As angry protesters shouted, "Go back home!" and "We don't want you here!" on Tuesday, three Homeland Security buses were turned away from entry to the U.S. Border Patrol station in Murrieta, Calif.
Onboard were about 140 undocumented children and some parents who had crossed our country's southern borders illegally.
The scene played out over and over again on TV news cycles, and I probably should have switched channels. But I couldn't.
When I closed my eyes and just listened to the anger, fears and frustrations of the protesters, I couldn't help but be taken back to the first busloads of Freedom Riders who wanted to change the laws of the land that supported segregated travel facilities in the South. Those riders also were stopped and angrily ordered to go back where they came from.
Many of us can look back now at those images during the summer of 1961 and shake our heads at the racial intolerance and injustices too many Americans supported. We cringe at the terror inflicted on many of the bus riders by people who had no desire to embrace equitable laws.
But when our eyes are turned toward the approximately 52,000 children who have crossed our southern borders illegally since October — many of whom sent here alone by parents who thought an unknown America was better than the conditions in their home countries — our concern is more for our wallets than for their well-being.
Were the people on those buses terrified Tuesday like the riders 53 years ago? Even those who don't speak English could tell that the protesters were not welcoming them.
In 1961, protesters argued that the riders brought it upon themselves. If the riders had just stayed home, protesters wouldn't have beaten them and burned their buses while insisting that the violence kept Southern cities safe.
In 2014, we can't seem to understand that parents sending children to a foreign country alone is equivalent to parents dropping a child from a burning building to waiting arms below. The unknown has to be better than the near-certainty of violence in their homeland.
To what lengths would the protesters go to protect their children from drug lords and violent gangs that threaten innocent people in El Salvador, Honduras and Guatemala?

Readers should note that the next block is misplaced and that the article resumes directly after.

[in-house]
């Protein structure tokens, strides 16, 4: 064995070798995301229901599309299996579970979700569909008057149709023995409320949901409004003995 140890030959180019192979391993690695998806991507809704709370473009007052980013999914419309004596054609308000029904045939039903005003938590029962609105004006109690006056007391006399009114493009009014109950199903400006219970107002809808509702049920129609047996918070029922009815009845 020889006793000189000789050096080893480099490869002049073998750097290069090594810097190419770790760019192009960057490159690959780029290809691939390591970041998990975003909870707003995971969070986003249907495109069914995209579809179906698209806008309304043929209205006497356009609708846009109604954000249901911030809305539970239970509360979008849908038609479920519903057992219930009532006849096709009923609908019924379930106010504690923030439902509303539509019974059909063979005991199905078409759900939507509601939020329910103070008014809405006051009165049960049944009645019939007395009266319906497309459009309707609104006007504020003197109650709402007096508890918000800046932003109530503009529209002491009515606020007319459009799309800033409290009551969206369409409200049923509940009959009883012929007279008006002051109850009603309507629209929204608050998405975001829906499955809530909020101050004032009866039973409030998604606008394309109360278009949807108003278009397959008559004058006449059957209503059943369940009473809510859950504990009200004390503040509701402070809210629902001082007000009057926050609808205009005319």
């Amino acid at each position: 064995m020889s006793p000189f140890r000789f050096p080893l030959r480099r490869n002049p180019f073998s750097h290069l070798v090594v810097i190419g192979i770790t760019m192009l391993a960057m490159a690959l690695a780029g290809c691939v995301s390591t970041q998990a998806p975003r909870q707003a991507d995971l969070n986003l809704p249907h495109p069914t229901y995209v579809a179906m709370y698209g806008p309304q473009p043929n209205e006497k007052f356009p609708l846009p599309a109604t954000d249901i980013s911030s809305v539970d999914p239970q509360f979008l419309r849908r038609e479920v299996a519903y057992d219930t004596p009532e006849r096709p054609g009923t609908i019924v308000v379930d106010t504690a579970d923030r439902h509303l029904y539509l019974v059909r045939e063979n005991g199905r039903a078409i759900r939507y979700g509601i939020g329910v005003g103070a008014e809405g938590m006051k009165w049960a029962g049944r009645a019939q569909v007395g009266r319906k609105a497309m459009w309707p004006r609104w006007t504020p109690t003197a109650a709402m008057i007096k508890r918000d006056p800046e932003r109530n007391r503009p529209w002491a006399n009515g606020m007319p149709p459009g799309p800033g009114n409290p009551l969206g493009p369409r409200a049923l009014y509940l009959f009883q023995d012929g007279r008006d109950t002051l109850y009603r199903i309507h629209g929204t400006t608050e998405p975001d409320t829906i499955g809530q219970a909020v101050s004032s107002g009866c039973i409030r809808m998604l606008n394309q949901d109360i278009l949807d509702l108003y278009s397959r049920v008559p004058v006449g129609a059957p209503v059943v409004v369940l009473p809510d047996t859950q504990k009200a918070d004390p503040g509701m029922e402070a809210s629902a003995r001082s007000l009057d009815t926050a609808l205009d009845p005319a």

We shouldn't portray ourselves to the world as saviors and peacekeepers if we don't want people to believe that.
"Send them back to their country," one protester said in California. "Send them back to where they come from."
Those are the same words spewed by Americans between 1845 and 1855, the Constitutional Rights Foundation said, when about 1.5 million Irish immigrants came to our shores and promptly strained the resources of Northern cities. Americans treated them badly, refused to hire them for meaningful work and isolated them in poor communities.
"As anti-Irish and anti-Catholic sentiment grew, newspaper advertisements for jobs and housing routinely ended with the statement: "No Irish need apply," according to the foundation. The Know-Nothing Party, established in 1850 to prevent Irish immigration, was popular until the Civil War, when attention was turned to slavery and away from the Irish immigrants.
Jews, Italians and Poles also felt American backlash. They all managed to eventually blend in with other Americans, helping this country to become the great country it is.
Change invites fear. Fear welcomes misinformation. Misinformation divides us as people. Divided people can be seen as inhumane to some and nonhuman to others.
We can't continue as a nation to find new necks to stand on. We need immigration reform.
As a nation, we are better than what I've seen in my history and on TV Tuesday evening.